And thank you for the rec, I’ll pass it on! :)

  • I’m so glad you liked it and this is a fantastic review. It is the sci-fi book which refuses to be pigeon-holed. It seems to be a book which is universally well received no matter what genre you usually read, that demonstrates a good book right there.

    I agree, it’s strange a book which predominantly focuses on one person would be so good, but it is and that is all down to the character of Mark Watney. He is funny. He is funny, sarcastic, a bit of an arsehole and a character who stays upbeat in a very impossible situation. It’s crazy. I have a strong urge to reread this book because I enjoyed it that much.

    I agree with you about the sciencey stuff, though. I sort of skimmed over it when it got too indepth because that really slowed down my reading at first. I was sat trying to understand it, but it all went over my head. I was ace at biology at school and maths, but physics just was beyond me and I completely blame bad teaching. It doesn’t matter, though, you can get the general idea of what he’s saying and roll with it. I do want to know what people thought who actually have a decent grasp of science and see how legit the science is in the book, but that’s not essential, it would just interest me.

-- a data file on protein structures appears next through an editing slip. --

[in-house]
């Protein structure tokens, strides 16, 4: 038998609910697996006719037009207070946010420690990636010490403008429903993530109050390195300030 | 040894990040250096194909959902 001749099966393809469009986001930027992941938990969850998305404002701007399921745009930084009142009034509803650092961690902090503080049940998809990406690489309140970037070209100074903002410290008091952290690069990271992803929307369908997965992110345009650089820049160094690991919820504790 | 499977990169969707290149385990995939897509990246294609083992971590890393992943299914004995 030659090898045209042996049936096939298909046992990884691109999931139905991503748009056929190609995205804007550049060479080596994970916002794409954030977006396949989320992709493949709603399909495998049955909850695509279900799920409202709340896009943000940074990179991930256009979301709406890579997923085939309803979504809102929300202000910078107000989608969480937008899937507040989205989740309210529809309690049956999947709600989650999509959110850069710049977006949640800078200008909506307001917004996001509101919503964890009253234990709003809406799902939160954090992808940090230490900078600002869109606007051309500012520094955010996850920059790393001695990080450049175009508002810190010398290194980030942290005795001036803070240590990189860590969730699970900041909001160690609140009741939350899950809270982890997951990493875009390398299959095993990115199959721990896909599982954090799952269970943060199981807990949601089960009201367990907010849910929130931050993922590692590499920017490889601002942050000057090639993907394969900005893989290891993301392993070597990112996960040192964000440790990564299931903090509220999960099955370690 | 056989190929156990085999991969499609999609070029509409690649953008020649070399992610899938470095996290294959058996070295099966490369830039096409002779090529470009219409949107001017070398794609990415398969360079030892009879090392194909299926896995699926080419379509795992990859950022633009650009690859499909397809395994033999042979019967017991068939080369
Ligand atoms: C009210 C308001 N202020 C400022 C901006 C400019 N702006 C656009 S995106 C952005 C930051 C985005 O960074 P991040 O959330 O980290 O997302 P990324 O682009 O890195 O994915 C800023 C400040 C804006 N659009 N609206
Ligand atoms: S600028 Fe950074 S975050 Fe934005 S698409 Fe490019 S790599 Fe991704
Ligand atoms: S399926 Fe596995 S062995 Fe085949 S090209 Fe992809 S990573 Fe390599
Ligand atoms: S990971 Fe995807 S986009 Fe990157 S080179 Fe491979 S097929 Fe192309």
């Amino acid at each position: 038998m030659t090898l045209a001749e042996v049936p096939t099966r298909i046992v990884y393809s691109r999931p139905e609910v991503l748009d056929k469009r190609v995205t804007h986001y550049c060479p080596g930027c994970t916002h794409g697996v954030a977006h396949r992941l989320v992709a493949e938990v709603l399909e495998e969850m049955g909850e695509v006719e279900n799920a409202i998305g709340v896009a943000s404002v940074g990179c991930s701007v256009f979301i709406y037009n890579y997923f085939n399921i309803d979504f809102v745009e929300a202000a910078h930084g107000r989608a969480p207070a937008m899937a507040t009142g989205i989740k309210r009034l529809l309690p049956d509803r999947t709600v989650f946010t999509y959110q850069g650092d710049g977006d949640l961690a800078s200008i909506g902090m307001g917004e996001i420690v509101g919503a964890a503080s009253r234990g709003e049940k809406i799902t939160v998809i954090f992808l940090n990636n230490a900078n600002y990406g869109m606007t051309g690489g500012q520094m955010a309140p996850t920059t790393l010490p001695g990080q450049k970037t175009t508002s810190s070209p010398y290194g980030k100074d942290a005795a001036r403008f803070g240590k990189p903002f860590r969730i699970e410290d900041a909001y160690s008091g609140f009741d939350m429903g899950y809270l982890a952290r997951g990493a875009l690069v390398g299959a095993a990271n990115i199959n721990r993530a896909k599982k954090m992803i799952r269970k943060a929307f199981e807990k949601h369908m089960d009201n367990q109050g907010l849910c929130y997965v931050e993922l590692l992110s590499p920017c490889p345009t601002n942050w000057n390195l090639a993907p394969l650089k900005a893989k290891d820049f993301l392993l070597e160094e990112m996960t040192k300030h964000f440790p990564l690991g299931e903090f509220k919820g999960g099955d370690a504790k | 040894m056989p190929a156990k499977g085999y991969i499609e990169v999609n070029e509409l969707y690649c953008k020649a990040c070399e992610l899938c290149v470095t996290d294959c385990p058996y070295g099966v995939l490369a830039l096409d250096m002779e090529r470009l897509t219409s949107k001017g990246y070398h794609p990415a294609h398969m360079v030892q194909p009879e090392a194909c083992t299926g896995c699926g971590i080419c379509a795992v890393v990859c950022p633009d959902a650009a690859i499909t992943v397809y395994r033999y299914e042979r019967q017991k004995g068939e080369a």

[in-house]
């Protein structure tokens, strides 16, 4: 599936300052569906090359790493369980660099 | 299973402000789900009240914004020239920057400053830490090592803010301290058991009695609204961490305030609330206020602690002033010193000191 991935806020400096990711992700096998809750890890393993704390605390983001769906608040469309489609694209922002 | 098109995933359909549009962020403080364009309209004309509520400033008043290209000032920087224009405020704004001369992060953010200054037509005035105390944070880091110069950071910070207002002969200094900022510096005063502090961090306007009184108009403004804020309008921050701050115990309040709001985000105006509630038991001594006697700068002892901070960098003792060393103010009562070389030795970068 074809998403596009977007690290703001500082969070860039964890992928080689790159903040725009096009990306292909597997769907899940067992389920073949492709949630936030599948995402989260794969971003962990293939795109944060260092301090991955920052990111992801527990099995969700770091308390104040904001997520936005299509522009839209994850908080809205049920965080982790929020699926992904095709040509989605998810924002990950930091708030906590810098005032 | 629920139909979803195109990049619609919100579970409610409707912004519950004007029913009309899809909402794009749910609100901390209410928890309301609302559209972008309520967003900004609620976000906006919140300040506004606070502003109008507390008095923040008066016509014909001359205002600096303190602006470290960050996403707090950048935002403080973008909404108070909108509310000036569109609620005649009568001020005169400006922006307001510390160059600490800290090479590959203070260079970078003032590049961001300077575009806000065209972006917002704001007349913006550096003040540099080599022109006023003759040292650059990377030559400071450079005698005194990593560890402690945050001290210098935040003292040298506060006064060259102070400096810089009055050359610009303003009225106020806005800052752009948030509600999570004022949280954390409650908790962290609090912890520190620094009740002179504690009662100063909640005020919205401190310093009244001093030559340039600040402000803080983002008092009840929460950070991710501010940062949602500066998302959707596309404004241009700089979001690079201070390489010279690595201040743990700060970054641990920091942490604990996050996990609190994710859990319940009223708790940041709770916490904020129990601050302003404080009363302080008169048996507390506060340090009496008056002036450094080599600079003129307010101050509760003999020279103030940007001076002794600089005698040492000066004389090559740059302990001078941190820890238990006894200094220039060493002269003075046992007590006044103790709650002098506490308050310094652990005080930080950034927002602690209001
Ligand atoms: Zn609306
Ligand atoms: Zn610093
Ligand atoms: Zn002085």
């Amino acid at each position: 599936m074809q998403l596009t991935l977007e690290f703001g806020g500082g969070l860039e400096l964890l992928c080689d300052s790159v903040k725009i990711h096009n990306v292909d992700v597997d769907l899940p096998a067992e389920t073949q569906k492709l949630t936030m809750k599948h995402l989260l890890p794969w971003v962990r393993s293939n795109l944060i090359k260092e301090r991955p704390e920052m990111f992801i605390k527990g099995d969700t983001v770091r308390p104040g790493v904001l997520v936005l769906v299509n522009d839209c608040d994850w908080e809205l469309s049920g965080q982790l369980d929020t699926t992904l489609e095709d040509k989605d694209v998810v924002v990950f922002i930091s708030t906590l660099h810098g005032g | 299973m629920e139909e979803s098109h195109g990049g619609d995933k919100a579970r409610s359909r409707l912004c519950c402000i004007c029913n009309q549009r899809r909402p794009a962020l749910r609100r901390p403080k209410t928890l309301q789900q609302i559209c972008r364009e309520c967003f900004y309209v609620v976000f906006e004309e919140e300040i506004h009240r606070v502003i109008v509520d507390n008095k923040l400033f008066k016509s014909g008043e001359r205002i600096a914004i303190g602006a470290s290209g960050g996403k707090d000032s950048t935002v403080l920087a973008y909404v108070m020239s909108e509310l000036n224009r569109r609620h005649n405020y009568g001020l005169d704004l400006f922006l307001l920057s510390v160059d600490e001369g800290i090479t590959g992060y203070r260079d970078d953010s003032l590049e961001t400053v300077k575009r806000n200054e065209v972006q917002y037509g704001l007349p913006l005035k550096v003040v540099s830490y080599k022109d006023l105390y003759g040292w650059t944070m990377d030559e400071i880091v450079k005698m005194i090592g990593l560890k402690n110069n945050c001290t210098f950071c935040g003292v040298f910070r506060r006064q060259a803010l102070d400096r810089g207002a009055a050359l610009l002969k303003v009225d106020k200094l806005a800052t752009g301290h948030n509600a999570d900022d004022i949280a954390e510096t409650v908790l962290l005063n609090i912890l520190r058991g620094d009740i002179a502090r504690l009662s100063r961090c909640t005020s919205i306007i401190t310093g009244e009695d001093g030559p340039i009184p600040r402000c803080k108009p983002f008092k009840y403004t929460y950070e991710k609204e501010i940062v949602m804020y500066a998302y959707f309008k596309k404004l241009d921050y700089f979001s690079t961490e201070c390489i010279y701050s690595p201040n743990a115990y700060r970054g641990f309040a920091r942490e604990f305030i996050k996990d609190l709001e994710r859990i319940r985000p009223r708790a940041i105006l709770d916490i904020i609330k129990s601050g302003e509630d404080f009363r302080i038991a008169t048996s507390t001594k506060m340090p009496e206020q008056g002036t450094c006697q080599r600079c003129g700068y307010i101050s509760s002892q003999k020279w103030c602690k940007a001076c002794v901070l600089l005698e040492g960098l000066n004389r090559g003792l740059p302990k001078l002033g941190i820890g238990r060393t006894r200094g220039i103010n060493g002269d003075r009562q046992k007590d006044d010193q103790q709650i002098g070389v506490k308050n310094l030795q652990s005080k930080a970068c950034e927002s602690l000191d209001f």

• I like un-pigeon-holeable books. They’re surprising and often the best reads! And yeah, I know I talk mostly to a very bookish crowd but I have yet to hear someone say they hated this.

      I love that you write “arsehole” the British way, not “asshole” :D I think you’re one of my few English commenters and nobody else from your part of the world leaves long comments so I’m very happy you do. :)

      And yeah, Mark is funny and I really admired his ability to get up again after he’d been knocked down by that damn planet again and again. I mean, he probably realised it was going to kill him if he just sat on his ass (arse) all day. I might reread it at some point, too, now I want to watch the movie first.

      Isn’t it awful how teacher can screw up your interest in a subject? I often find myself wishing I’d paid more attention when A. starts explaining something like torque to me and I zone out in about 5 second. I just have NO IDEA what the most basic concepts in physics are and it’s really quite embarrassing for an educated person.

      But yeah, I trusted Watney enough to go with his calculations, I guess it must be super interesting to read such a book if you’re actually a physicist, or better yet, an astronaut! Do you think they’ve read it at NASA? :)